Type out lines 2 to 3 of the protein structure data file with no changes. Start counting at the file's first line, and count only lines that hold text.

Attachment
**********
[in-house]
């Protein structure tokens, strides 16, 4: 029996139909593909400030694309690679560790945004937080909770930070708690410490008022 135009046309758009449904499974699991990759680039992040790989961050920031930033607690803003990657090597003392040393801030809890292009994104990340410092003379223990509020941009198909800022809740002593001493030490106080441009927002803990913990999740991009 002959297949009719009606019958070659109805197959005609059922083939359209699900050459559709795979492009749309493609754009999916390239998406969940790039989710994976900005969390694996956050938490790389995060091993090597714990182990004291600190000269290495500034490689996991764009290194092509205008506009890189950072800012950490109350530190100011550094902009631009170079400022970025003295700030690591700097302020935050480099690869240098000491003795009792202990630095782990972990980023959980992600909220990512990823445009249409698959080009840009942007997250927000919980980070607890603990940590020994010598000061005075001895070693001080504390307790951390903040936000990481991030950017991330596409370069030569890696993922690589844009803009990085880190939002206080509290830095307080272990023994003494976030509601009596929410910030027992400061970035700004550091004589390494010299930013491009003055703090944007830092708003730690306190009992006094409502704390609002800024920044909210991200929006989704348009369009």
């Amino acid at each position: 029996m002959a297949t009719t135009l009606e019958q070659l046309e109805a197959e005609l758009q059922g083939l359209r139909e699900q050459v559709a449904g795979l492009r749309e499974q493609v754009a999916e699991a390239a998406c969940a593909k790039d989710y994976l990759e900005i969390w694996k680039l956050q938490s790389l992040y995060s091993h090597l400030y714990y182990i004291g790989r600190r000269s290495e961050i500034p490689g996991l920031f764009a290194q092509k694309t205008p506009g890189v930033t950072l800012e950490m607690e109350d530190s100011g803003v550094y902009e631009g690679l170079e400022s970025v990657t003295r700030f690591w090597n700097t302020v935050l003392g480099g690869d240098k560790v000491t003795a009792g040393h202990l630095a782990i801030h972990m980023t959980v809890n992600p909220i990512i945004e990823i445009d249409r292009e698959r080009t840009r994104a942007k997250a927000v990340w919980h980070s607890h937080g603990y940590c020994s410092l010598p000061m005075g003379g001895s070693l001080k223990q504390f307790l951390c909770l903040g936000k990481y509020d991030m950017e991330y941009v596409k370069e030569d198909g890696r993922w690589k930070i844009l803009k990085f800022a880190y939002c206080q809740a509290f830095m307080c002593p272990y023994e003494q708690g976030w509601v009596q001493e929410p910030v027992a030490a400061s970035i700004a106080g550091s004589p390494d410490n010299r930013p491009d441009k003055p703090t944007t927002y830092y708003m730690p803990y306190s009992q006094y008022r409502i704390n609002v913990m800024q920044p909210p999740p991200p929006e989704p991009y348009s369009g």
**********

């Protein structure tokens, strides 16, 4: 029996139909593909400030694309690679560790945004937080909770930070708690410490008022 135009046309758009449904499974699991990759680039992040790989961050920031930033607690803003990657090597003392040393801030809890292009994104990340410092003379223990509020941009198909800022809740002593001493030490106080441009927002803990913990999740991009 002959297949009719009606019958070659109805197959005609059922083939359209699900050459559709795979492009749309493609754009999916390239998406969940790039989710994976900005969390694996956050938490790389995060091993090597714990182990004291600190000269290495500034490689996991764009290194092509205008506009890189950072800012950490109350530190100011550094902009631009170079400022970025003295700030690591700097302020935050480099690869240098000491003795009792202990630095782990972990980023959980992600909220990512990823445009249409698959080009840009942007997250927000919980980070607890603990940590020994010598000061005075001895070693001080504390307790951390903040936000990481991030950017991330596409370069030569890696993922690589844009803009990085880190939002206080509290830095307080272990023994003494976030509601009596929410910030027992400061970035700004550091004589390494010299930013491009003055703090944007830092708003730690306190009992006094409502704390609002800024920044909210991200929006989704348009369009």
């Amino acid at each position: 029996m002959a297949t009719t135009l009606e019958q070659l046309e109805a197959e005609l758009q059922g083939l359209r139909e699900q050459v559709a449904g795979l492009r749309e499974q493609v754009a999916e699991a390239a998406c969940a593909k790039d989710y994976l990759e900005i969390w694996k680039l956050q938490s790389l992040y995060s091993h090597l400030y714990y182990i004291g790989r600190r000269s290495e961050i500034p490689g996991l920031f764009a290194q092509k694309t205008p506009g890189v930033t950072l800012e950490m607690e109350d530190s100011g803003v550094y902009e631009g690679l170079e400022s970025v990657t003295r700030f690591w090597n700097t302020v935050l003392g480099g690869d240098k560790v000491t003795a009792g040393h202990l630095a782990i801030h972990m980023t959980v809890n992600p909220i990512i945004e990823i445009d249409r292009e698959r080009t840009r994104a942007k997250a927000v990340w919980h980070s607890h937080g603990y940590c020994s410092l010598p000061m005075g003379g001895s070693l001080k223990q504390f307790l951390c909770l903040g936000k990481y509020d991030m950017e991330y941009v596409k370069e030569d198909g890696r993922w690589k930070i844009l803009k990085f800022a880190y939002c206080q809740a509290f830095m307080c002593p272990y023994e003494q708690g976030w509601v009596q001493e929410p910030v027992a030490a400061s970035i700004a106080g550091s004589p390494d410490n010299r930013p491009d441009k003055p703090t944007t927002y830092y708003m730690p803990y306190s009992q006094y008022r409502i704390n609002v913990m800024q920044p909210p999740p991200p929006e989704p991009y348009s369009g």